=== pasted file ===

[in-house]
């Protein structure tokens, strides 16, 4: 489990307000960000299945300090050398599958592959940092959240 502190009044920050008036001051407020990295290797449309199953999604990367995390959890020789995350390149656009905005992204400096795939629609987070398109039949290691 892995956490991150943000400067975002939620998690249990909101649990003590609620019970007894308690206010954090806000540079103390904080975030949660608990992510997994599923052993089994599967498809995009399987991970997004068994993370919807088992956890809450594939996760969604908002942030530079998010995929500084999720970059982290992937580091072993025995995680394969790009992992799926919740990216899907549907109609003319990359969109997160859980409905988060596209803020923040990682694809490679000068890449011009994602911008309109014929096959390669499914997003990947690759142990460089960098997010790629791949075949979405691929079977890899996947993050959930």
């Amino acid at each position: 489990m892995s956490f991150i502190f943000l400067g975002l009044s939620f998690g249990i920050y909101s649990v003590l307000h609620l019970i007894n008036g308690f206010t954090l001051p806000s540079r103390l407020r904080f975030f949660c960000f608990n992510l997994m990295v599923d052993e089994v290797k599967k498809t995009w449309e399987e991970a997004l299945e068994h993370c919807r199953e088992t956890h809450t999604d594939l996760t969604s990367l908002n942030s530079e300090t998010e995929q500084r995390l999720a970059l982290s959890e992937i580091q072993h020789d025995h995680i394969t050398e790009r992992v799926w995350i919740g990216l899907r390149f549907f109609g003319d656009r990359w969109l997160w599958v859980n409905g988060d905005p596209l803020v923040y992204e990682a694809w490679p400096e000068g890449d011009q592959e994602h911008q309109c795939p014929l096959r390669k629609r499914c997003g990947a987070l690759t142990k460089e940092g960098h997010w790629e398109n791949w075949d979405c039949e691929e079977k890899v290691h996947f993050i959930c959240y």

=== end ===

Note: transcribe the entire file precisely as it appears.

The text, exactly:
[in-house]
């Protein structure tokens, strides 16, 4: 489990307000960000299945300090050398599958592959940092959240 502190009044920050008036001051407020990295290797449309199953999604990367995390959890020789995350390149656009905005992204400096795939629609987070398109039949290691 892995956490991150943000400067975002939620998690249990909101649990003590609620019970007894308690206010954090806000540079103390904080975030949660608990992510997994599923052993089994599967498809995009399987991970997004068994993370919807088992956890809450594939996760969604908002942030530079998010995929500084999720970059982290992937580091072993025995995680394969790009992992799926919740990216899907549907109609003319990359969109997160859980409905988060596209803020923040990682694809490679000068890449011009994602911008309109014929096959390669499914997003990947690759142990460089960098997010790629791949075949979405691929079977890899996947993050959930």
């Amino acid at each position: 489990m892995s956490f991150i502190f943000l400067g975002l009044s939620f998690g249990i920050y909101s649990v003590l307000h609620l019970i007894n008036g308690f206010t954090l001051p806000s540079r103390l407020r904080f975030f949660c960000f608990n992510l997994m990295v599923d052993e089994v290797k599967k498809t995009w449309e399987e991970a997004l299945e068994h993370c919807r199953e088992t956890h809450t999604d594939l996760t969604s990367l908002n942030s530079e300090t998010e995929q500084r995390l999720a970059l982290s959890e992937i580091q072993h020789d025995h995680i394969t050398e790009r992992v799926w995350i919740g990216l899907r390149f549907f109609g003319d656009r990359w969109l997160w599958v859980n409905g988060d905005p596209l803020v923040y992204e990682a694809w490679p400096e000068g890449d011009q592959e994602h911008q309109c795939p014929l096959r390669k629609r499914c997003g990947a987070l690759t142990k460089e940092g960098h997010w790629e398109n791949w075949d979405c039949e691929e079977k890899v290691h996947f993050i959930c959240y």